The Internal Revenue Service warned U.S. taxpayers Monday that if they are hiding income in undisclosed offshore accounts, time is running out for them to take advantage of its second Offshore Voluntary Disclosure Initiative, which will expire on Aug. 31, 2011.
Taxpayers who come forward voluntarily will be able to get a better deal than those who wait for the IRS to find their undisclosed accounts and income, the IRS warned. New foreign account reporting requirements will be phased in over the next few years, making it more difficult to hide income in offshore accounts. The IRS is continuing to focus on banks and bankers worldwide that help U.S. taxpayers hide assets overseas, with recent efforts launched against Credit Suisse and HSBC.
“The time has come to get back into compliance with the U.S. tax system, because the risks of hiding money offshore keeps going up,” said IRS Commissioner Doug Shulman in a statement. “Our goal is to get people back into the system. The second voluntary initiative gives people a fair way to resolve their tax problems.”
The 2011 OVDI was announced on Feb. 8, 2011, and follows on the heels of a similar program that expired in 2009. The 2011 initiative offers benefits to encourage taxpayers to come forward rather than risk detection by the IRS, but has stiffer penalties than the program in 2009. However, taxpayers who continue to hide assets offshore and do not come forward will face far higher penalties along with potential criminal charges.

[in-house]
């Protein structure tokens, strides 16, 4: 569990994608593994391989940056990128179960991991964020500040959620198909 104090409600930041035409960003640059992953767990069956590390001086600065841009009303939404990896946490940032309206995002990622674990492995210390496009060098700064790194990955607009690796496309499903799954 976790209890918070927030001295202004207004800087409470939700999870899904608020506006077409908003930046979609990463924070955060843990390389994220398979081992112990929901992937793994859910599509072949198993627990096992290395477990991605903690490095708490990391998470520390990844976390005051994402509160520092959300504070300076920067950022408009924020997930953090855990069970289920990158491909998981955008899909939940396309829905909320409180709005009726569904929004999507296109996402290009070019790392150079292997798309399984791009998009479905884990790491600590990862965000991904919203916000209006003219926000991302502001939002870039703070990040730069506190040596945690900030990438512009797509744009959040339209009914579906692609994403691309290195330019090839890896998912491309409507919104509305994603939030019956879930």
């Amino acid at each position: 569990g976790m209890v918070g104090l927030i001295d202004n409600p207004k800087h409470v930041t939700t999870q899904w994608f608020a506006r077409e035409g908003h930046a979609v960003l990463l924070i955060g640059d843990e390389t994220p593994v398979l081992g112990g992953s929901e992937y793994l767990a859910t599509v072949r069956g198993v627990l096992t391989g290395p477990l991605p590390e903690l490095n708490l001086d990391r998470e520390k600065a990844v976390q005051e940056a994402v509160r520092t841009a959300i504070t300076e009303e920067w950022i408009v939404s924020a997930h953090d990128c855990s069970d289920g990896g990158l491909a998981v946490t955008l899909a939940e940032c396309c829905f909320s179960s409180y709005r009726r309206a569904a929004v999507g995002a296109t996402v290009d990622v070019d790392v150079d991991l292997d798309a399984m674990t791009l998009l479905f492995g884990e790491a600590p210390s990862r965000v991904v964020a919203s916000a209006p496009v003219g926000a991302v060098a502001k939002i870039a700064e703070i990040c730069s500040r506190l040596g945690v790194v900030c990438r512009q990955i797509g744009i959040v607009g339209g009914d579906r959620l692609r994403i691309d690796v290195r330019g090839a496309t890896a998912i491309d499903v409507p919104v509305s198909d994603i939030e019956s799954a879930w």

For the 2011 initiative, a new penalty framework requires individuals to pay a penalty of 25 percent of the amount in the foreign bank accounts in the year with the highest aggregate account balance covering the 2003 to 2010 time period. Some taxpayers will be eligible for 5 or 12.5 percent penalties under certain narrow circumstances, however.
Under the program, participants also must pay back-taxes and interest for up to eight years in addition to accuracy-related and/or delinquency penalties. All original and amended tax returns also must be filed by the deadline.
The IRS is providing information on the program in eight foreign languages to help taxpayers whose primary language may not be English. Translations include the following languages: Chinese (Traditional and Simplified), Farsi, German, Hindi, Korean, Russian, Spanish and Vietnamese.
The IRS's decision to open a second special disclosure initiative was based on the success of the first program. Many taxpayers continued to come forward after the program closed on Oct. 15, 2009 asking for help, particularly after the IRS and the Justice Department reached an agreement with the Swiss government to provide the names of approximately 4,450 UBS account holders. When the first special disclosure initiative program closed, approximately 15,000 voluntary disclosures had been made of accounts in banks in more than 60 countries. Many taxpayers who came in after the first program closed were deemed eligible to take advantage of the special provisions of the second initiative.
Further details about the offshore disclosure initiative are available in a series of questions and answers on the IRS’s Web site.
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